A sump pump is one of the unsung heroes in your home. Tucked away out of view, it protects your home against flooding from beneath. But a dirty sump pump can lead to countless issues with the device’s functionality. In this article, we’re showing you the right way to clean your sump pump to prevent any problems going forward.
How to Clean a Sump Pump?
Cleaning a sump pump isn’t difficult, but it requires time and effort. There are a few methods of cleaning a sump pump correctly, and we’ll cover the most effective below. Generally speaking, to clean a sump pump, you’ll need to disconnect the pump, safely remove it from your home, use a hose and cleaning materials to clean the entire unit, and reconnect the device. Of course, it’s quite a bit more detailed to do properly, so read on to learn more.
Guide – Cleaning Your Sump Pump
Above, we briefly explained the process for cleaning your sump pump. We’ll break down the process in more detail. Here’s what you should do to effectively clean your sump pump, and have it running like new:
Step 1: Turn Water Off – Since this process involves removing your sump pump, you’ll want to be sure that no water runs into the sump pit while the sump pump is gone. Turn off the water supply for any fixtures that drain into the sump pump. Additionally, you need to check the forecast in your area. Never do this when rain is forecasted, because rain water will drain under your home into the sump pit. Check for clear skies, and proceed.
Step 2: Turn off and Disconnect – Before tampering with your sump pump, you’ll want to be sure it is turned off and disconnected. Either unplug the sump pump or switch off the circuit that supplies power to the pump. Then, disconnect the sump pump from the discharge pipe, so it’s ready to be removed from the pit.
Step 3: Remove Pump – Remove your sump pump from the ground. From here, you need to find the fastest route to take it outside. Many choose to use a large plastic sheet at this point to wrap their sump pump and prevent dirt and water from trailing through the home in the process.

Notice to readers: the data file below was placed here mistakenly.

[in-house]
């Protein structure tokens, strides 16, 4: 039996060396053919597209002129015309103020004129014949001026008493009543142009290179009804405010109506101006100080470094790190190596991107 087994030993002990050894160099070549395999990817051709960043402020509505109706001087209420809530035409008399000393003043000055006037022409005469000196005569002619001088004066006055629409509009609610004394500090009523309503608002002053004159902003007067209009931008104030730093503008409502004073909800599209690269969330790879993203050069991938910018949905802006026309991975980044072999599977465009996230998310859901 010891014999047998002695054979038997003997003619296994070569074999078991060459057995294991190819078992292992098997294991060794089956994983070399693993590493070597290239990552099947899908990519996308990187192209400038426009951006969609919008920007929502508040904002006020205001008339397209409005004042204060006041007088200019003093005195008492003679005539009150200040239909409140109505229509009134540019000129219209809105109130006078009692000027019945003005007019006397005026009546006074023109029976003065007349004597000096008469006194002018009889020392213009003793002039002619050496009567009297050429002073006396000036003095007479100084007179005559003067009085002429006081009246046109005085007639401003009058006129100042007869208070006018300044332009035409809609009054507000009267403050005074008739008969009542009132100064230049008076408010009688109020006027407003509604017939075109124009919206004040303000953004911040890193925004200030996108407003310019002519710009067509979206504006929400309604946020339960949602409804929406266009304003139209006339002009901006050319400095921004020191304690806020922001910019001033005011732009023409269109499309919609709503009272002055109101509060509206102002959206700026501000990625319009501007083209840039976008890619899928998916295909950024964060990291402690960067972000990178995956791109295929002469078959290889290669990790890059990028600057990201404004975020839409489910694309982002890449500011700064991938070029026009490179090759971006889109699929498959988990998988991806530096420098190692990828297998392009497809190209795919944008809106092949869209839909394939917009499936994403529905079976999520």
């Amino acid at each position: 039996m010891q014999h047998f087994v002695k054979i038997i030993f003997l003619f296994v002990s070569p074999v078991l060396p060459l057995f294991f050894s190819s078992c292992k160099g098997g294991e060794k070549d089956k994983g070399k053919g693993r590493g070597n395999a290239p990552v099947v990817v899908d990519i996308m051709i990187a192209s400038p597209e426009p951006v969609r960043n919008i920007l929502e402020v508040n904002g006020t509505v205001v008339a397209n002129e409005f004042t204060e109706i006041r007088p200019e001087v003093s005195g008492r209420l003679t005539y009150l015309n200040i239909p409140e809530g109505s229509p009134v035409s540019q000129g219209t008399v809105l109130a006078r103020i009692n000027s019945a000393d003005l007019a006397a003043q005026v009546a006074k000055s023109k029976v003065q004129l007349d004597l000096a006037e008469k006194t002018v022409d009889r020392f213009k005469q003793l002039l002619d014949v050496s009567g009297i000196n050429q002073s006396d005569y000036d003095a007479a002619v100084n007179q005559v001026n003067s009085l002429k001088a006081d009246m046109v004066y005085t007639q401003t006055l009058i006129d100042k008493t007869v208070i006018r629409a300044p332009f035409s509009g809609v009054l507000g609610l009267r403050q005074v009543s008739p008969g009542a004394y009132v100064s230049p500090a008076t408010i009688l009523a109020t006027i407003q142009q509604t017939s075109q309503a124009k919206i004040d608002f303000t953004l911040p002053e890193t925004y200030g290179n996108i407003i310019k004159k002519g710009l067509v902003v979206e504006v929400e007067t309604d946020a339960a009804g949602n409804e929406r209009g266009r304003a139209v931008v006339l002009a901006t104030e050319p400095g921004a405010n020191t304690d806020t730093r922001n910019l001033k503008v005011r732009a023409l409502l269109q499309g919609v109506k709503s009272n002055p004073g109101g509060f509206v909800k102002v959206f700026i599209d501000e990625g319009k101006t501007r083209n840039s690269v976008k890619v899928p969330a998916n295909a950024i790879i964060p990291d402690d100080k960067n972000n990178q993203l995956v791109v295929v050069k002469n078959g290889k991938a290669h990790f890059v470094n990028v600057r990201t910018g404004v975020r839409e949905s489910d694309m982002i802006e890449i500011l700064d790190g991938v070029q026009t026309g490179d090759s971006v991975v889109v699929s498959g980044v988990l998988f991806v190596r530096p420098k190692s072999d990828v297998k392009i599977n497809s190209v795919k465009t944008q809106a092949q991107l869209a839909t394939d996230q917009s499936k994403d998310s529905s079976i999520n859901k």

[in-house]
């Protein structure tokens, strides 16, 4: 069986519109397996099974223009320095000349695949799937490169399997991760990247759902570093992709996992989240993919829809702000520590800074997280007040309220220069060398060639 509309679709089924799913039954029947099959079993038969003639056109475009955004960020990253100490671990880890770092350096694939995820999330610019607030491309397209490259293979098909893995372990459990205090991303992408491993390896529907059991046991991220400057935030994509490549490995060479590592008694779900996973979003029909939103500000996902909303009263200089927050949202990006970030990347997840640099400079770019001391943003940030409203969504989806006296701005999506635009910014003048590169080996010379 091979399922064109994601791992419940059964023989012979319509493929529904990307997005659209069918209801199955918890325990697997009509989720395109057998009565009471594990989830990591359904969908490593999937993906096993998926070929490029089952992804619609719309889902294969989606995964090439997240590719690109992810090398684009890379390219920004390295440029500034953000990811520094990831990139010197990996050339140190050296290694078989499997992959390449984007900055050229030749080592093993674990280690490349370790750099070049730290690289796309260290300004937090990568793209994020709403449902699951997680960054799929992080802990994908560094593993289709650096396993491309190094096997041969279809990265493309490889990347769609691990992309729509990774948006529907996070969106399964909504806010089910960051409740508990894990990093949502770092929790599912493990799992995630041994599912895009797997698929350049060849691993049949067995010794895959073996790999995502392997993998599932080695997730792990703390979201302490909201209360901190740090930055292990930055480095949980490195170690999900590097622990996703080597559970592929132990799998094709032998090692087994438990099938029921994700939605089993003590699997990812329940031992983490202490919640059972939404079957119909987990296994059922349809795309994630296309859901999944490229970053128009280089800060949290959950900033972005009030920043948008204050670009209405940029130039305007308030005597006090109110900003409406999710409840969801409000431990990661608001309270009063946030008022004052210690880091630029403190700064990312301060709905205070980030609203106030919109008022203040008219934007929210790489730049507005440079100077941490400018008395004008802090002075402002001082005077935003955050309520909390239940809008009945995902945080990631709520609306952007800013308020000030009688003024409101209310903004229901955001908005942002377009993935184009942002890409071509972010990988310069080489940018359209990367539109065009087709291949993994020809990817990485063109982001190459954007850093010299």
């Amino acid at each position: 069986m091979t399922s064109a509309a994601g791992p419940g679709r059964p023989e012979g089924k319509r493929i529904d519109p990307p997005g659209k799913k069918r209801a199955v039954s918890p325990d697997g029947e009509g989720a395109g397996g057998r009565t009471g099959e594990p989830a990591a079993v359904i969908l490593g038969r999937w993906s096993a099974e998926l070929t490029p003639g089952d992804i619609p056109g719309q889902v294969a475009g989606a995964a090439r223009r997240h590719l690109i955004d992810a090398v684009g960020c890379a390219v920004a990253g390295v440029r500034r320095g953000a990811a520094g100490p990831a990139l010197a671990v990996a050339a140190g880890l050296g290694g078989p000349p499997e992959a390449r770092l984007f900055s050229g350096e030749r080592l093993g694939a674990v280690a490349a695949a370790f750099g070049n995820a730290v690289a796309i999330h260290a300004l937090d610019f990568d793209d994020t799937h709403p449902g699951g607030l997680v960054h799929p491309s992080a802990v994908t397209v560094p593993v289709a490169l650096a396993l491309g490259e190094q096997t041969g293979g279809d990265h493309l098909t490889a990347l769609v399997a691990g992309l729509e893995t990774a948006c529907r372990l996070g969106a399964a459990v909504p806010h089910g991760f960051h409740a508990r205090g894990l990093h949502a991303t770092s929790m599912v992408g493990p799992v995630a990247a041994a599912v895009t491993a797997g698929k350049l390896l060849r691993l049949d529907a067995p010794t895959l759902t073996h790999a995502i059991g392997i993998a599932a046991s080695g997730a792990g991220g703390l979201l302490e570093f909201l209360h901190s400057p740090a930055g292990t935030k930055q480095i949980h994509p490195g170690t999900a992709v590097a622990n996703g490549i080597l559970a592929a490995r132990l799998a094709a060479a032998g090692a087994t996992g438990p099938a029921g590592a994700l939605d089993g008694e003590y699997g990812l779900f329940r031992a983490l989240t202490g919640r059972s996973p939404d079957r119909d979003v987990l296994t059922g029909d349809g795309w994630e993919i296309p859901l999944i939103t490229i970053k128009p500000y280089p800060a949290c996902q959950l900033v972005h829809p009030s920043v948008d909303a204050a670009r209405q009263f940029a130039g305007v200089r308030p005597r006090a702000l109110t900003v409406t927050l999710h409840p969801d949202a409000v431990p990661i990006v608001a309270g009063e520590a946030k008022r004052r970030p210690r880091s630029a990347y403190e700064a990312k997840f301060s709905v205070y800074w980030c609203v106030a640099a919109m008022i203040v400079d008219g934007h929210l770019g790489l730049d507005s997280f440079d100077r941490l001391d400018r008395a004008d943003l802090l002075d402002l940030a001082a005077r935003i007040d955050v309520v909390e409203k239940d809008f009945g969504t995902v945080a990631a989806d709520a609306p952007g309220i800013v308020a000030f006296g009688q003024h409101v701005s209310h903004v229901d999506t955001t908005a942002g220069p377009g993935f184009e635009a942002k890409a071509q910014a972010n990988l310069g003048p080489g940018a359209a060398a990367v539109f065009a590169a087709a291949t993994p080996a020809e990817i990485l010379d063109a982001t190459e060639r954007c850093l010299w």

Step 4: Clean – Once your pump is safely outside, it’s time to start cleaning. Use a hose to blast the pump with water, giving it an initial clean and removing as much dirt and grime as possible. From there, manually scrub and scrape the pump. Removed any stuck-on dirt or debris with a plastic scraper, and scrub the sump pump with a wet rag and a cleaning solution (or even just soap). Give it a final rinse with the hose, and you’ll be good to go.
Step 5: Drain Sump Pit – While your pump is out of the pit, you should drain any water from the bottom of the sump pit. A shop vac is an easy way to do this. This helps get the mucky, dirty water out of the pit, so you aren’t putting the pump directly back into an area to get messy.
Step 6: Clean Check Valve – While you’re cleaning your sump pump, it only makes sense to clean the check valve. It will be easier or harder depending on the type of valve you have. If you can easily disassemble the valve, then you’ll want to rinse it to remove any dirt or debris. Otherwise, drain the check valve into a bucket at the bottom of the sump pit and remove any excess water. Reattach the check valve.
Step 7: Check for Defects – While your pump is out of the pit, you might as well check for any obvious defects or damage to the pump. Check for any cracks on the pump itself or any attached components. If there is minor damage, now would be a good time to fix it or contact someone who can. It might even be the case that you need an entirely new sump pump.
Step 8: Reattach Pump – Wait for the pump to dry and carry it back inside. Place it back in the sump pit and reattach it to the discharge pipe. Turn back on any power or water fixtures that you turned off at the start of the process. You’re done!
Should You Clean Sump Pit?
You can go the extra mile and clean your sump pit, but it isn’t necessarily a requirement. Usually, cleaning your pump is enough. However, if you notice that your sump pit is especially dirty, it might be worth cleaning.
You’ll notice in Step 5 above that you will drain standing water from your sump pit. If, while the pit is dry, you notice that it’s especially dirty and mucky, then you may want to clean it. The best way to do so is to scrape any stuck-on mud, dirt, or debris from the bottom and walls of the pit using a plastic scraper. Then, remove all this debris from the pit itself.
It’s definitely a strenuous process, which is why we’d only recommend it if it’s especially dirty. If you think this debris will clog the pump, then it’s a worthwhile process.
Why Does a Sump Pump Have to be Clean?
A sump pump needs to be clean so that dirt and debris don’t build up within the sump pit and within the pump’s interior and connected components, including the discharge pipe and check valve. This debris can clog the sump system, which will cause it to inadequately drain water from your home and can eventually cause the system to stop working effectively. In other words, it can lead to flooding!
Be sure to regularly check your sump pump to be sure that it is clean and functioning properly. If you notice your pump isn’t draining water effectively – water levels are too high or there is actual flooding – then it might be time for a clean. Of course, it could also be a sign of numerous other problems with the sump pump system. If you’re having trouble identifying the issue, call a professional who can identify and fix the issue for you.